ELLINWOOD — The Ellinwood City council covered a five-item agenda at a special meeting Monday. Among the items approved was a 1 cent per kilowatt hour price increase to residents’ electric bills.
The increase is in response to the February energy crisis that impacted municipalities across Kansas. The increase will be in effect for the next two years or until the city is able to pay off its bill to the Kansas Power Pool (KPP). The price increase will go into effect on Thursday, April 1.
City Administrator Chris Komarek, who serves on the KPP Board of Directors, said the one penny increase is a surcharge by KPP in an effort to help reduce the city’s original bill of $470,175. “By KPP billing us a 1 cent surcharge it turns out our bill will be cut down to $128,000,” said Komarek. “And so we would pass that surcharge on to the customers.”
To put that in perspective, if a customer uses 2,000 kilowatts of electricity, they would see an increase of $20 on the monthly bill, 1,000 kilowatts would see a $10 increase and 800 kilowatt usage would translate to an $8 monthly increase. “It’s always going to be a variable amount but we believe it’s the fairest way to recover the cost involved with this recent weather event,” said Komarek.
He said that with additional charges to the city bill from KPP it’s important that the city exercise diligence in paying the bill off. “I plan on sending out a newsletter to electric customers breaking down why their electric bill will be higher than normal,” said Komarek. “With the long, hard freeze last month and the stress it put on our plant, I think most folks will understand that as to why their bill has gone up.”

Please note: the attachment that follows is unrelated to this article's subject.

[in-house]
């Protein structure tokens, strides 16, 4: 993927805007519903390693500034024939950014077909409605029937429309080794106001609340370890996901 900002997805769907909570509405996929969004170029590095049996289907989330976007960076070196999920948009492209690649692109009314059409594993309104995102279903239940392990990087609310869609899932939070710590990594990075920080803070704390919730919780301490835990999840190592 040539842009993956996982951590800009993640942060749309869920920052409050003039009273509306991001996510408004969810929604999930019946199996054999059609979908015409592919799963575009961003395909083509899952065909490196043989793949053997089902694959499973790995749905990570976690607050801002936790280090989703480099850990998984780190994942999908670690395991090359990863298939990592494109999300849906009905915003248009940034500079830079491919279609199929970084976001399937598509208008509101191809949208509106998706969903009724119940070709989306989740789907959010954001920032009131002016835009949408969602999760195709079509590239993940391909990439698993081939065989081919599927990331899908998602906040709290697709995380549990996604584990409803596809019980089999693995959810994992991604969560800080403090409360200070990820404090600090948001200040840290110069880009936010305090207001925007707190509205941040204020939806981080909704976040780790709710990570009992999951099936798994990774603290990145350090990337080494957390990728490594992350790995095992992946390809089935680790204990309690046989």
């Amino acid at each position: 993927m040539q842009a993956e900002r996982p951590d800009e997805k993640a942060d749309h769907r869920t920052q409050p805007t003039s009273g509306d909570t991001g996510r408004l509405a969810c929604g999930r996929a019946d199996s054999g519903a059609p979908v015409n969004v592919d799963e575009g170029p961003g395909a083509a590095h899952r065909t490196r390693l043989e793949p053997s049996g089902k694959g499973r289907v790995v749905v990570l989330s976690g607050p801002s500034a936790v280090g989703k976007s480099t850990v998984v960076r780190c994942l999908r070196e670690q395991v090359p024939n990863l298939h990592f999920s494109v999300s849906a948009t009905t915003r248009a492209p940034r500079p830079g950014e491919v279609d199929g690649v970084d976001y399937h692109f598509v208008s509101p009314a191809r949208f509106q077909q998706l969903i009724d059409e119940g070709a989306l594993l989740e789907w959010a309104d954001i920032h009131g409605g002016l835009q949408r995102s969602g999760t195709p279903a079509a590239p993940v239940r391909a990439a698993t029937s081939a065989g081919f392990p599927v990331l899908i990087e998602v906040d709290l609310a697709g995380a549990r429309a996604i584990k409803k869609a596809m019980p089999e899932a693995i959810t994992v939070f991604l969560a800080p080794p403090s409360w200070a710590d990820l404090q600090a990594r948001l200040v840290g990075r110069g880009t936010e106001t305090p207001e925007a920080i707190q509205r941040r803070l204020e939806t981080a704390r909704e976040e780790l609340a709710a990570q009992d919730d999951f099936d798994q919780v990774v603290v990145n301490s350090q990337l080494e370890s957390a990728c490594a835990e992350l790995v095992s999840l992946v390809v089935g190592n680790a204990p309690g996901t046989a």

Ellinwood became a member of the Kansas Power Pool in 2007. The city has its own power and sewage plants, several water wells, recycling trailer and compost area.
In other business, following a public hearing and several months of discussion, the council approved the condemnation of property at 214 West 1st St. A house on the property was deemed unsafe and dilapidated.
“We first sent a letter to the property owner in July of 2018 notifying him of the situation,” said Police Chief Chance Bailey. “The structure on the property continues to deteriorate to a point that it is unsafe.” Among the areas of concern in the structure are fire hazards as a result of outdated and exposed wiring, a large tear in the kitchen ceiling allowing rain water to enter the house and an uncovered breaker box. “Our biggest concern is the eventual collapse of the roof,” said Komarek. “It could be just a matter of time before the whole thing crashes down.”
Eugene Merica, who owns the property, told the council during the public hearing that he lacks the necessary funds to address structural issues. “I’ve had contractors come out and look and provide estimates but I just could not afford their prices,” Merica said. “I’m in total agreement with everyone that the house is unsafe and needs to be torn down but I’m just worried about the situation with the empty property after the house is gone.”
Komarek told Merica if the council approved condemnation of the property, he would have 15 to 30 days to demolish the house himself. “If that doesn’t happen, then the city would solicit bids and then hire a contractor to demolish the house,” said Komarek. He added that if the city takes over demolition, then Merica will receive the bill. If he is unable to pay the demolition bill then it will ultimately end up on the delinquent property tax roll. Following council approval of condemnation of the structure, Merica was given an April 23 deadline to demolish the house.
In other business, the council approved amendments to the Humane Society contract and approved an agreement of acquisition of property for the city’s flood control project.